The problem is that Dr. Wolf was clearly wrong and abusive in her treatment of the students.  She was not defending but attacking others. This was a mandatory course and students complained about her conduct and teaching.  She wrote interim reports tagging each student as showing “unconscious and unacceptable biases, the reinforcement of white supremacy and/or Indigenous specific racism” as well as an “intolerance for ‘otherness.'” After the university deleted the reports, she doxxed the students.


Reddit also linked an alleged tweet from Dr. Wolf but (like others) it is no longer available.  The Reddit posting stated that Wolf later added that “Anonymity is the home base of white supremacist actions. My former students are slandering me behind my back and to the media. This is what Indigenous specific misogyny looks like. They must be named and held accountable for their violence. Above all, they should not be teachers.” I have not been able to find that tweet.

The students are not alone in such attacks. Dr. Wolf has also attacked a faculty member at St. Mary’s University in Nova Scotia who noted questions about Wolf’s Indigenous background. She is Polish and Native American descent, according to media reportsDr. Darryl R. J. Leroux, Associate Professor in the Department of Social Justice at St. Mary’s University made reference to her background.  In one tweet, he stated “It appears likely now that infamous UBC prof in Teacher Education is a white woman masquerading as ‘Indigenous.’ Through her alleged grift, she has inflicted harm on racialized students & unleashed torrent of white supremacist hate aimed at BIPOC.”

Recently, he tweeted  “Lots of media have contacted me re: Dr. Wolf. I’m not doing interviews. Pls contact @nomoreredface whose research I retweeted. For clarity, Dr. Wolf’s g-grandma’s brother married a Cree-Métis woman. I write about *lateral* descent in Ch 3 of my book.”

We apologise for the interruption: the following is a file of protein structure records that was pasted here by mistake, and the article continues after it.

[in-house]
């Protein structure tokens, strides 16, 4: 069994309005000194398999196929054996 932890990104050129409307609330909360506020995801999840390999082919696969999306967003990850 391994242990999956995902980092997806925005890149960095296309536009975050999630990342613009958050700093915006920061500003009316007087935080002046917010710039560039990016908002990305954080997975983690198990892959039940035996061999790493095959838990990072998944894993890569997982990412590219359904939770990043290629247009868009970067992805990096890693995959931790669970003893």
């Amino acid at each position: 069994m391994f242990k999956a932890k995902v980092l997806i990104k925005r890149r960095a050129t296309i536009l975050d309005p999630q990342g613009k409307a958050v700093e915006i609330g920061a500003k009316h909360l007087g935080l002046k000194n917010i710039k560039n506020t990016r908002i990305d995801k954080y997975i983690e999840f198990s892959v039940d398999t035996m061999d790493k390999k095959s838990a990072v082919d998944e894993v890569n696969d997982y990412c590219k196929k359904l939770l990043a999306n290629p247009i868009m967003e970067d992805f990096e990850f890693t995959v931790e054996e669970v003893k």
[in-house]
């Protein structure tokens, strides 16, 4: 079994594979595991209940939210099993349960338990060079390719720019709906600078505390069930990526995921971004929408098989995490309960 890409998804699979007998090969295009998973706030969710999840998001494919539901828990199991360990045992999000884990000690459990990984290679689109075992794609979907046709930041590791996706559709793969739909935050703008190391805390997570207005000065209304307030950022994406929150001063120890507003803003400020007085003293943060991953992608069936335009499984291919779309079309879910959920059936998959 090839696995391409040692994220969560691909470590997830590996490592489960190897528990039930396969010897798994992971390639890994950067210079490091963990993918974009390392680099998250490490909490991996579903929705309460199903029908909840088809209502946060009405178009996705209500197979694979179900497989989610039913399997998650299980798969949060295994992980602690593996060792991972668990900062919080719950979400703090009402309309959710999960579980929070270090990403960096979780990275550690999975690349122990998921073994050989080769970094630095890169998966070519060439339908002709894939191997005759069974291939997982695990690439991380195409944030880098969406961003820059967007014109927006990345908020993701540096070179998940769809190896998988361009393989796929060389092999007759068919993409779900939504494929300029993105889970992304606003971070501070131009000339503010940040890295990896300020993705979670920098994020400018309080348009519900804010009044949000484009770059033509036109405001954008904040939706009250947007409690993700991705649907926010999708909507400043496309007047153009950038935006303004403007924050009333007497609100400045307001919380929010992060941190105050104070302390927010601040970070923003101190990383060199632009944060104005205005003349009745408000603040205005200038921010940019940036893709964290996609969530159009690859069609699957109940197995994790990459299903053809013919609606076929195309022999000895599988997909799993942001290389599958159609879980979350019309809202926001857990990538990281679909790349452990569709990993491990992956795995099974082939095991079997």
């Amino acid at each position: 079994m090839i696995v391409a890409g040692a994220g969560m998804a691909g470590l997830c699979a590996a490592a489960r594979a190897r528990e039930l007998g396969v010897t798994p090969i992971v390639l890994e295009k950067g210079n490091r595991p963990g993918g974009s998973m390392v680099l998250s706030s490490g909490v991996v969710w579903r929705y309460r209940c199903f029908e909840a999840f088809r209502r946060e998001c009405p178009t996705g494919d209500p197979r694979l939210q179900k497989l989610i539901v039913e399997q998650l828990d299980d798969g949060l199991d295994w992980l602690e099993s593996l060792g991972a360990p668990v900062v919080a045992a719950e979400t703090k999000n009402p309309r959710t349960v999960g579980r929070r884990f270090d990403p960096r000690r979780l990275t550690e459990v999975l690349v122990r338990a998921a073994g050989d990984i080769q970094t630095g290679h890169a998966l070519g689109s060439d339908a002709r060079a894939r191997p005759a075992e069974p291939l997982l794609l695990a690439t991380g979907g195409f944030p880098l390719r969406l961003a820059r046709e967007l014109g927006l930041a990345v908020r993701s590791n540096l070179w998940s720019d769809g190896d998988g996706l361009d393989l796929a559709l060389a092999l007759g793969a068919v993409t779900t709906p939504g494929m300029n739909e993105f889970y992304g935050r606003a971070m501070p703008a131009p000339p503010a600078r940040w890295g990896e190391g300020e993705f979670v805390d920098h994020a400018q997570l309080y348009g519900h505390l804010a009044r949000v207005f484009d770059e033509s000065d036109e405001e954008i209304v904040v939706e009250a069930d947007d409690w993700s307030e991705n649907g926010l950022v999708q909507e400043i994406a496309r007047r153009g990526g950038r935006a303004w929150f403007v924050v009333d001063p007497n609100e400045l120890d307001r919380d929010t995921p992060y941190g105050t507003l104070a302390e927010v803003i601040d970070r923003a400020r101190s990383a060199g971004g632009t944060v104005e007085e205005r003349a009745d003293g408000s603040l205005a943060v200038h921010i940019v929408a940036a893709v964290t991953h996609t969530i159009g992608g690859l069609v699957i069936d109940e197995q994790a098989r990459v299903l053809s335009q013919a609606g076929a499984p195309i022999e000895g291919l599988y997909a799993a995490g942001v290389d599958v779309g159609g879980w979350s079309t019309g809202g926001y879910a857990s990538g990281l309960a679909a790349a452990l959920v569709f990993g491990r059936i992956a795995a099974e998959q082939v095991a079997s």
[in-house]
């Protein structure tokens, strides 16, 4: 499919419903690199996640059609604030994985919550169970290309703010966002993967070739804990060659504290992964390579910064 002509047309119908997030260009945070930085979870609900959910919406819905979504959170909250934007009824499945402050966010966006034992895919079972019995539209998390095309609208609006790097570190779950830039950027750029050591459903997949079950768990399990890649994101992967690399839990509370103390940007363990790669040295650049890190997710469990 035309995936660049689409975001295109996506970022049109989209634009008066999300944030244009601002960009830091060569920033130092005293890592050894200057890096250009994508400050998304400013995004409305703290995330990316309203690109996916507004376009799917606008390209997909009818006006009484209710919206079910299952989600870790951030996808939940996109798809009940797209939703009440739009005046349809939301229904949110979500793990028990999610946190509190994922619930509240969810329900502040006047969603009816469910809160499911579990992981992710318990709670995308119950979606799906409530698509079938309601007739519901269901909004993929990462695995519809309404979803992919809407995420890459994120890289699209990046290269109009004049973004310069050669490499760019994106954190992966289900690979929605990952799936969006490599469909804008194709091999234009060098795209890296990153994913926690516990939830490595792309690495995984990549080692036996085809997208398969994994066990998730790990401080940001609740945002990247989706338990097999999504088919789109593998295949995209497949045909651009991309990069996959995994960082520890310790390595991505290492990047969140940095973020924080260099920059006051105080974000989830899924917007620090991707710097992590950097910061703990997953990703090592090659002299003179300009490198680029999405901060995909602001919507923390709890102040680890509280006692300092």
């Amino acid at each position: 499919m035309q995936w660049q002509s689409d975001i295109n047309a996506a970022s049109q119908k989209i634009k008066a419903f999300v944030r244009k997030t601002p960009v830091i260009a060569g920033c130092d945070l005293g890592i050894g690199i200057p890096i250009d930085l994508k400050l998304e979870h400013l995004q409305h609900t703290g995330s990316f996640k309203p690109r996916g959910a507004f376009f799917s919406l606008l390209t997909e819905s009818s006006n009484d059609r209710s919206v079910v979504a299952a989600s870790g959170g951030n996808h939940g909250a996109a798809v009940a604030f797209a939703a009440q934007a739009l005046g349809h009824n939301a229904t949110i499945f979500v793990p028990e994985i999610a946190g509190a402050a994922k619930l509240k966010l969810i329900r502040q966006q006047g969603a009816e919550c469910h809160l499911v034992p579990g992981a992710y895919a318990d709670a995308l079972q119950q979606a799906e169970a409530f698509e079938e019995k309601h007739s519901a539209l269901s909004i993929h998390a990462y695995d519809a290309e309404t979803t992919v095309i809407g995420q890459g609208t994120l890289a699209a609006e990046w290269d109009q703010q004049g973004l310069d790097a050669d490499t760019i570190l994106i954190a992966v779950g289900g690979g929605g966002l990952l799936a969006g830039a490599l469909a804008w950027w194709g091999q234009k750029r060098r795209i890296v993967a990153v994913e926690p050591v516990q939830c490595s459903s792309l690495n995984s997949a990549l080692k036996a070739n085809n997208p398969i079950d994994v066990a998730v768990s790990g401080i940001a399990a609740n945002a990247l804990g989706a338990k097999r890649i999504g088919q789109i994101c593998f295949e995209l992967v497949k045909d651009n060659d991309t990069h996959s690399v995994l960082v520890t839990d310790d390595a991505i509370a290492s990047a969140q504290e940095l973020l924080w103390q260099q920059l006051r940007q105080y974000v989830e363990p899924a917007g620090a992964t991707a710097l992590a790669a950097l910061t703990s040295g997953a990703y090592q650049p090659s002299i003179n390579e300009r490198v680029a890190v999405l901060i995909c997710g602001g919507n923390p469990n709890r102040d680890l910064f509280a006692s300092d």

For her part, Wolf attacked Leroux for what she described as his “genocidal view of how culture is transmitted” and wrote that she has been abused by critics “[s]ince his marvelous work to discredit an Indigenous female professor engaged in powerful post-secondary decolonization education work.” She ended that later posting with simply: “I have no words except two for people like you, and these are overdue: F**k you.”

Ok, now you see how bizarre this has all become.

I do not see how Dr. Wolf could take legal action in her termination, but she may be referring to an intention to fight back publicly rather than legally. The attack on the “dirty dozen” named students crosses the line for academics and proves ample basis for discipline. If these students took public positions denouncing Dr. Wolf, the situation might be different. In fairness, anonymous students making public attacks on academics can be unfair and deny a professor an opportunity to refute the basis or history behind such stories. However, first reprimanding these students for dropping her course and then posting their names was entirely unjustified and unacceptable.

The key is that this did not appear accidental but intentional. Sometimes academics and others send out ill-considered tweets or inadvertently reveal information that they would have ordinarily protected from disclosure. In such cases where there is an acknowledgement of the mistake, I believe a university should confine any action to a reprimand or similar action. This appears to be a premeditated and petty effort to punish these students from dropping her class.

Thus, I expect that this is not the last we will hear from Dr. Wolf but it is likely the last the UBC will hear from her as a faculty member.